G-Man, Part 4 - The John Dillinger Case | Carolina Stories

Kaltura

The brutality of the Kansas City Massacre shocked the nation, and Attorney General Homer Cummings began to expand his campaign on federal authority over crime. Cummings’ twelve point crime program made crimes such as bank robberies, extortion, and kidnapping federal offenses.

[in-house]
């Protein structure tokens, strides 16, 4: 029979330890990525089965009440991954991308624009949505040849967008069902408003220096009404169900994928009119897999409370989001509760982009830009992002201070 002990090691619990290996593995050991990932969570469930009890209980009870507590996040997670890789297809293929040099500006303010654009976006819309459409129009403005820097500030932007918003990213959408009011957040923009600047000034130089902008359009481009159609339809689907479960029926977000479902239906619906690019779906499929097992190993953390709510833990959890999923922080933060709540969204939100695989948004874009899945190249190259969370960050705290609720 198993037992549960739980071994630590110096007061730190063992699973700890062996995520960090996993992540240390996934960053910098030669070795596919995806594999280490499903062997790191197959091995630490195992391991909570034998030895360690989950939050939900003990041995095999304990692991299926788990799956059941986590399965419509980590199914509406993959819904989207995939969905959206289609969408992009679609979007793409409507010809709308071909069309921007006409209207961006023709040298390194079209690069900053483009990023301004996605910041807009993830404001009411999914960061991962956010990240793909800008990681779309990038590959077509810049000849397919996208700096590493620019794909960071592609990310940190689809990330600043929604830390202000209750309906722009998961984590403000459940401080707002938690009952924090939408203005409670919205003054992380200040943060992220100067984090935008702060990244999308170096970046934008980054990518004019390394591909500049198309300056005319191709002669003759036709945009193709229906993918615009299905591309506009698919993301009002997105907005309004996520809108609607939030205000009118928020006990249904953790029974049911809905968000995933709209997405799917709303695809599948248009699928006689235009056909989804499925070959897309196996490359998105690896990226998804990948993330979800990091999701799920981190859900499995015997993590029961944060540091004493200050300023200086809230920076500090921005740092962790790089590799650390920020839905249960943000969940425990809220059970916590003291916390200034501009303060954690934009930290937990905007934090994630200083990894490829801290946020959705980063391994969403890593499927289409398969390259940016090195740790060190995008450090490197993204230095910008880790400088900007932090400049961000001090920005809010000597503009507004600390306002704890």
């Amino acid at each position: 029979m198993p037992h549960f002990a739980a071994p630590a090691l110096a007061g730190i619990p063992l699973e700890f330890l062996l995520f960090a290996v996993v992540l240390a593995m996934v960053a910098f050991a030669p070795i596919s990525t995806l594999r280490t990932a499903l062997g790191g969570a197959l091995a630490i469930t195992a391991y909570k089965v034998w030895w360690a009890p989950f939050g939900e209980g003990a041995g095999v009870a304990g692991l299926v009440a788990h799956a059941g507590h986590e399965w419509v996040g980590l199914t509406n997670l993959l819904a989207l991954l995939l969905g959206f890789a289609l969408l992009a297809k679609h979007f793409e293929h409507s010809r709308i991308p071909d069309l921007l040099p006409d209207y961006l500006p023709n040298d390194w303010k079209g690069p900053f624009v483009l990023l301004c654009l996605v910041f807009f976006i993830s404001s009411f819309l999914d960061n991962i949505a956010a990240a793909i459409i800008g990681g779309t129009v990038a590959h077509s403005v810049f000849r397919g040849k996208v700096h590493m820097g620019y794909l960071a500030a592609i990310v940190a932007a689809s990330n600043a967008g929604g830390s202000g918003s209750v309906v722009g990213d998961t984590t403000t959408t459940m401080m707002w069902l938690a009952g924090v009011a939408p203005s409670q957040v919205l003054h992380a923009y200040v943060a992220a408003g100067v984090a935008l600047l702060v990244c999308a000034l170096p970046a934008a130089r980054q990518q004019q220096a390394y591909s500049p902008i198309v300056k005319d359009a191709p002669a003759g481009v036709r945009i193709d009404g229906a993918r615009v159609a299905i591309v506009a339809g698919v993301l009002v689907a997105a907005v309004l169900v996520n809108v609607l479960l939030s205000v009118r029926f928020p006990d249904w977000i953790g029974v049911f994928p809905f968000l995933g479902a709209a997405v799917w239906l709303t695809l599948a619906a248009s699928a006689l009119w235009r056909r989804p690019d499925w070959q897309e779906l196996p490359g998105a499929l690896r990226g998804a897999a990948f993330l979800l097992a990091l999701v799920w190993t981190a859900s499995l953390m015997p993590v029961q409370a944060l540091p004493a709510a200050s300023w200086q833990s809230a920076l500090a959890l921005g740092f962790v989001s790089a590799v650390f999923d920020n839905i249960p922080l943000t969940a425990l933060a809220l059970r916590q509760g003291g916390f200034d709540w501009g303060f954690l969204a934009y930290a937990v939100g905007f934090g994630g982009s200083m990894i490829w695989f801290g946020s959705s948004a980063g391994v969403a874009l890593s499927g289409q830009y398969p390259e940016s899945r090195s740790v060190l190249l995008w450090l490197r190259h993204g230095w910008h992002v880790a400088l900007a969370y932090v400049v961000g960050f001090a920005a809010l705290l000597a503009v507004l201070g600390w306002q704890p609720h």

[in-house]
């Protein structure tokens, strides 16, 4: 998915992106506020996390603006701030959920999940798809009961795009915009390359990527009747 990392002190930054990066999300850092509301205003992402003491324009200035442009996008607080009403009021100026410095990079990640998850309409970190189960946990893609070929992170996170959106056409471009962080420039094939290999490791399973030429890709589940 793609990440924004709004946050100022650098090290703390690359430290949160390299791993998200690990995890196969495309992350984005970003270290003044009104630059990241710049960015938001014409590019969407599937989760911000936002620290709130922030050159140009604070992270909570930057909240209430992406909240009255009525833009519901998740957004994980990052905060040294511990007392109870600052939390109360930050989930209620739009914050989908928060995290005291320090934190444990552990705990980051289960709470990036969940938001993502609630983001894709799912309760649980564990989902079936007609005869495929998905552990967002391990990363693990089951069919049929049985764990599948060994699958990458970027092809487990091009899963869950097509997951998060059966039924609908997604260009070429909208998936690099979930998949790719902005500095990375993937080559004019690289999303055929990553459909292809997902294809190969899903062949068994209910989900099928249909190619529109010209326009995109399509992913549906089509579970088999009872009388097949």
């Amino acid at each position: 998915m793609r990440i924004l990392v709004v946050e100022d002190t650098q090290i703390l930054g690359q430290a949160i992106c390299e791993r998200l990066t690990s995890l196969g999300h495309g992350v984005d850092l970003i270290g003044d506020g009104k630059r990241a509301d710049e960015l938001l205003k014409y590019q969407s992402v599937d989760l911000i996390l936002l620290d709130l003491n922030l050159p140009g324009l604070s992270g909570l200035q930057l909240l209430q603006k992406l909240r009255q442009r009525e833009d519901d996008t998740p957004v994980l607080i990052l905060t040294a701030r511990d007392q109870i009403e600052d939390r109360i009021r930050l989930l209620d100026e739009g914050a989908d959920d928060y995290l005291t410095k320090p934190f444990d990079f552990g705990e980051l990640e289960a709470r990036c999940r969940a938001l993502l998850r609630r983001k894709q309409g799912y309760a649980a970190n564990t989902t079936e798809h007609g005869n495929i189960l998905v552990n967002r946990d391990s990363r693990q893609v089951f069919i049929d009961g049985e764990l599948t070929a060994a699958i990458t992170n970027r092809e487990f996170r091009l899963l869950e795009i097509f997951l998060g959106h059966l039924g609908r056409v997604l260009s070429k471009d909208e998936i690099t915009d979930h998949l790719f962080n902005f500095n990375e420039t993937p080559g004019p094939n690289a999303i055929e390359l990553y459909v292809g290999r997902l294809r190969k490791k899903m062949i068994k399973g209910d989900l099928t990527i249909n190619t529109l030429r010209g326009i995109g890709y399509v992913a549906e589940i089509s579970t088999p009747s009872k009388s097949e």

With Al Capone in prison, a new name popped up on the public enemies list: John Dillinger. The Dillinger Gang, which would be veered and admired by the public, came into prominence in the early 1930s.  After a bank robbing spree and several arrests, it was not until Dillinger drove a stolen car across a state line, that he became noticed by the FBI, since driving a stolen car across a state line was a federal offense.  Dillinger became Hoover’s problem, and Hoover assigned Melvin Purvis to the case. The case was a challenge for Purvis, and the incident outside of the Little Bohemia Lodge was a disaster for the FBI. Purvis tendered a resignation letter, but Hoover turned it down. Purvis received more assistance from Hoover, increasing the size of the staff on the Dillinger case, and a lead from a lady named Anna Sage, aided in the downfall of John Dillinger. Immediately following John Dillinger’s death, Melvin Purvis became the most famous law enforcement agent in the country; the ultimate “G-man.”    

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